Art Corner: Alice’s Blue Garden

Here at moetology, I believe that moe isn’t limited to the anime medium. In fact, to properly study (and appreciate) moe, one must begin with anime-style art1, as that is the fundamental component of all moe mediums, be it anime, manga, games, light novels, or visual novels.

And so begins my second column: Art Corner. This column will highlight moe art and art trends, and to help you, the reader, discover new artists whom you may have never heard of before. The first column features an impressive illustration by 藤ちょこ. Enjoy!


Title: アリスの青い庭 (Alice’s Blue Garden)
Artist: 藤ちょこ (@fuzichoco,
Origin: Advertisement illustration for Nippon Manga Academy of Fine Arts

To say that “this illustration is impressive” is an understatement.

I begin this column with the most-liked original illustration on pixiv for the entire year of 2017 (by my own limited investigations, anyway). In the world of anime, 藤ちょこ is still relatively unknown; according to MyAnimeList, she has contributed illustrations for 14 light novel series, none of which has been adapted to anime yet. But if you were to spend a few hours on pixiv browsing randomly, you would no doubt encounter one of her many drawings.

For several reasons I consider 藤ちょこ my most favorite anime-style artist right now. While her character designs aren’t at the top of my rankings (stay tuned for future columns), her drawings as a whole ooze a sense of refinement and purity that few others replicate. Her art are highly detailed, the settings often Gothic/European (such as the illustration above) or East Asian, and are themed by colors (in this case, blue).

This illustration, from the top to bottom, foreground to background, the living to the non-living, are all places where the eyes may be drawn to due to their details and colors. The subject herself is attractive enough; the curves, her bare thighs, the white sailor uniform and long silvery hair, even her hushful finger, are each lusted by otaku of different tastes.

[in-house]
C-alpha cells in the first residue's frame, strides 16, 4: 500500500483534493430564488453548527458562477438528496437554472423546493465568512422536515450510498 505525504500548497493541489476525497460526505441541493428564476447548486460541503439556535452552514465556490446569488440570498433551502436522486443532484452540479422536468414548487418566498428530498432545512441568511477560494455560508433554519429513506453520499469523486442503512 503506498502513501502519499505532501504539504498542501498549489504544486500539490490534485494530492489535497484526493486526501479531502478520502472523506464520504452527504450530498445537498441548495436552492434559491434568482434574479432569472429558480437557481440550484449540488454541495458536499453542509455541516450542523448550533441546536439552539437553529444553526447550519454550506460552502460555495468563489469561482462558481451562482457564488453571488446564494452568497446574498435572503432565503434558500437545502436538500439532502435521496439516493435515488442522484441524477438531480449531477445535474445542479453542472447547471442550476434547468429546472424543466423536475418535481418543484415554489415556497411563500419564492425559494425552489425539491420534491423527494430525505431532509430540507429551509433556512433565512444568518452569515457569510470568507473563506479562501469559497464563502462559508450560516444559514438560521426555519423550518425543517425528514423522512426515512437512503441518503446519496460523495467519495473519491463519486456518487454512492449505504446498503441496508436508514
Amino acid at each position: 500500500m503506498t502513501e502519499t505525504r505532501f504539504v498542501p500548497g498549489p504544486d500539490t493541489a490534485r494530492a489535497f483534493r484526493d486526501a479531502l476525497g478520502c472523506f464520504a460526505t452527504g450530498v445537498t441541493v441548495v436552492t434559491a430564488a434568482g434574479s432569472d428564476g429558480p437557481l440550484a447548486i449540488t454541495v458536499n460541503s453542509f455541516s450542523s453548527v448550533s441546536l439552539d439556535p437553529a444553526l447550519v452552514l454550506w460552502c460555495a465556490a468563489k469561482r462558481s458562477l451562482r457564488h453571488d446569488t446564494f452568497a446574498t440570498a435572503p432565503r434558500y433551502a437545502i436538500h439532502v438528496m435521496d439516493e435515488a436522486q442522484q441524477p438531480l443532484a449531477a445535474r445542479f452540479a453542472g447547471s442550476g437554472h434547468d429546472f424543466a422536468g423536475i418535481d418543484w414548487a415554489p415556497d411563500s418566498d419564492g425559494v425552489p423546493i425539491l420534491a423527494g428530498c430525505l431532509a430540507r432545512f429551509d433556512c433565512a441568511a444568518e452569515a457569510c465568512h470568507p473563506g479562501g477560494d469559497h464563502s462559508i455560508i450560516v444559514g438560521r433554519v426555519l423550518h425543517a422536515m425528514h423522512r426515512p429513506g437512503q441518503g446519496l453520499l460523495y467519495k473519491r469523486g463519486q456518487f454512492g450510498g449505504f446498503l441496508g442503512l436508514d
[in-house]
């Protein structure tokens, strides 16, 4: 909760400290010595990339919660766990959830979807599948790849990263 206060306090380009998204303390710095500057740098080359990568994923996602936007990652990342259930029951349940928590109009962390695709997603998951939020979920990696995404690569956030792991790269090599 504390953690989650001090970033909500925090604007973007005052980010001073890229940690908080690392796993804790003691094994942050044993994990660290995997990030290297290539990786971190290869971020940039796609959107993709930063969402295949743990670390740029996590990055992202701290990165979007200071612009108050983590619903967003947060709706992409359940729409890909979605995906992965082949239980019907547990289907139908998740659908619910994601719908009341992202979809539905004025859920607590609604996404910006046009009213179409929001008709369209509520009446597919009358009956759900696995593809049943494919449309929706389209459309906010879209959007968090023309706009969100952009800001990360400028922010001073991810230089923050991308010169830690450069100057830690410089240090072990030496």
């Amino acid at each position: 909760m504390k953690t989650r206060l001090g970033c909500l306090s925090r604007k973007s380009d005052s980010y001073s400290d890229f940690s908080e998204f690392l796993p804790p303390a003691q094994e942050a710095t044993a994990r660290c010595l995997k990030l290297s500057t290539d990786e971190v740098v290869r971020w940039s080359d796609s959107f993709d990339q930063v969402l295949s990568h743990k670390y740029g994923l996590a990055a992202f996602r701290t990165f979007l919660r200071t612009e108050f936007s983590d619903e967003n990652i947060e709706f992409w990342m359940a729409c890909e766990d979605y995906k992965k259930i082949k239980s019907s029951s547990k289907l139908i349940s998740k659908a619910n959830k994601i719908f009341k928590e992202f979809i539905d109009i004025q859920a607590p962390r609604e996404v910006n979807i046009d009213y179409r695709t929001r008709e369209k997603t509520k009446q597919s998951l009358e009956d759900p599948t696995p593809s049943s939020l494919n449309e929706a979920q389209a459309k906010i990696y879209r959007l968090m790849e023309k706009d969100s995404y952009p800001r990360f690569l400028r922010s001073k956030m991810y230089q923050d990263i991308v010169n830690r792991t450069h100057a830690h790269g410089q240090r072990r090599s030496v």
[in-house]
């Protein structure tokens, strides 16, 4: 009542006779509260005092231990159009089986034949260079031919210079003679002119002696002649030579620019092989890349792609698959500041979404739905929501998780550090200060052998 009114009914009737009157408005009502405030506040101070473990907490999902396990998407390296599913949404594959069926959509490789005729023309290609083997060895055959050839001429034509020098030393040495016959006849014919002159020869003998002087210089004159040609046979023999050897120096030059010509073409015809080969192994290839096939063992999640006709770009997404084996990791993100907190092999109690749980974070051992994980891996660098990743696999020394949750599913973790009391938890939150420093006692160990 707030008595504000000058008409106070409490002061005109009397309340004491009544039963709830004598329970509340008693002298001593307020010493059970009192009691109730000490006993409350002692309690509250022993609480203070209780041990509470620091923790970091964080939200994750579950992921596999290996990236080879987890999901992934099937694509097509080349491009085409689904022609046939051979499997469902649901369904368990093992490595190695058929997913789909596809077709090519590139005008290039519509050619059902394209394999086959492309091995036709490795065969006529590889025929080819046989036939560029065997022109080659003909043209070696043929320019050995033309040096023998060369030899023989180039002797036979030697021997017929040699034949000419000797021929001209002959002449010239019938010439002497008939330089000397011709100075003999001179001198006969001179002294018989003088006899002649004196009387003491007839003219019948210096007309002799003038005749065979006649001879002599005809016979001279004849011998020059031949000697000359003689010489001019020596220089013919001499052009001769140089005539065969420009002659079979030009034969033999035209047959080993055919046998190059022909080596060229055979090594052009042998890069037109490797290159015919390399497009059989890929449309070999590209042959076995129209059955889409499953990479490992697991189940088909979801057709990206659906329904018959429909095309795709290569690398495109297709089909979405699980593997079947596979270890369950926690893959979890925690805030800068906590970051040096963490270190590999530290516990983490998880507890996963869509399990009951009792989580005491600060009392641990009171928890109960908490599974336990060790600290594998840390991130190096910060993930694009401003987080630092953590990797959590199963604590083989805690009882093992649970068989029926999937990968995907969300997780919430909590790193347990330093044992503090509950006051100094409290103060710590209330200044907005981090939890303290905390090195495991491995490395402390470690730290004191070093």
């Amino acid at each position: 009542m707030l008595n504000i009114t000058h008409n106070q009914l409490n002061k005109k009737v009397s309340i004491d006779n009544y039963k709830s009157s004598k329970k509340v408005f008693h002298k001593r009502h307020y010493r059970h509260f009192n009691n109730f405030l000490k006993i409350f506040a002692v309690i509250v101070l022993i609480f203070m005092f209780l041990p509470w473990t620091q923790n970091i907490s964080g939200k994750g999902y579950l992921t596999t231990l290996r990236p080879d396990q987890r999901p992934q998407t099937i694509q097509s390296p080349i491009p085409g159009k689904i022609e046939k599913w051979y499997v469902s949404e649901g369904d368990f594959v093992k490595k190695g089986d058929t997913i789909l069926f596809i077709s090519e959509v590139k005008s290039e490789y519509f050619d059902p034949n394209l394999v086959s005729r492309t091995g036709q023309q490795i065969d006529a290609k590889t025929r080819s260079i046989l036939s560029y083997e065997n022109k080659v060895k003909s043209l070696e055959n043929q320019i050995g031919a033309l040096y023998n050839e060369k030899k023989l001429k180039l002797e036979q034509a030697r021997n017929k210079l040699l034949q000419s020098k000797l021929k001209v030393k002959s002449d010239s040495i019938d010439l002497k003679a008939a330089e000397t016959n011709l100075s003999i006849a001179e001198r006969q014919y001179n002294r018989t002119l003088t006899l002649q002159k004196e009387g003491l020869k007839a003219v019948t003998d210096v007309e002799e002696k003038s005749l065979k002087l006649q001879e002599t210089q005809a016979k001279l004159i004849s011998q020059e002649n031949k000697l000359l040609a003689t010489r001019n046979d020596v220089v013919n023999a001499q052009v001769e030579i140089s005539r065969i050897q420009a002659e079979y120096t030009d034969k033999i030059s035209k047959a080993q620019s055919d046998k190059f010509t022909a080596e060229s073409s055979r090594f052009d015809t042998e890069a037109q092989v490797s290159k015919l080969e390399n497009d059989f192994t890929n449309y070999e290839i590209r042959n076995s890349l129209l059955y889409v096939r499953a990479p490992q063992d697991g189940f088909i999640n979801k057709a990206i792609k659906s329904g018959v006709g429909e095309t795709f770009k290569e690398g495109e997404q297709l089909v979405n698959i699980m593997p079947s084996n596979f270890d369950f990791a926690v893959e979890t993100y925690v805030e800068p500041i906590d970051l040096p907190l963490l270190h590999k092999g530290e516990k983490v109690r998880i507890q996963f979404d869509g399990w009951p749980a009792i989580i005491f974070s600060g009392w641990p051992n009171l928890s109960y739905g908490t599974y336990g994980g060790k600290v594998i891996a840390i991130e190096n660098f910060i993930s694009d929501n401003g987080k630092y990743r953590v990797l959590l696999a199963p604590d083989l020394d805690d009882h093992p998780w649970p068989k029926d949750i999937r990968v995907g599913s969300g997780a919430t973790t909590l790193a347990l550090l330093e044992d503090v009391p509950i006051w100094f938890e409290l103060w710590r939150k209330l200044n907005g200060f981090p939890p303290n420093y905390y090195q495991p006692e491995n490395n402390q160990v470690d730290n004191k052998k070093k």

Yet equally demanding of attention is how blue the entire scene is. In this illustration, blue is majestic and fantastical. The vast blue and blue-tainted whites in the distance suggest that the towers are floating in the sky. The blue roses add to the fantasy, since they do not exist naturally (TIL, thank you Wikipedia). The blue chair and curtain carry with them an air of nobility, complemented by a blue-and-white chess board, an oft-used symbol of the well-to-do.

The only place where blue does not dominate is the foreground. The light originates from the left foreground, dousing plenty of photons on our beauty in the window, exposing her white uniform and skin in their brightest tones. The foreground is another interesting angle; even though the viewer is looking from the outside in, the room’s glass walls give to an expansiveness that makes the viewer feel like he’s looking from the inside out instead.

Illustrators like 藤ちょこ defy the lewd perceptions that the general public may have about anime-style art and show that even “mere drawings” of moe characters can reveal the skills of contemporary masters. Take some time and study this piece; maybe you’ll find a new reason to appreciate moe art as well.



  1. For lack of better term, “anime-style art” is what I’ll call (until I find a better phrase) illustrations that were drawn in the moe aesthetics originated from (but not limited to) Japan.



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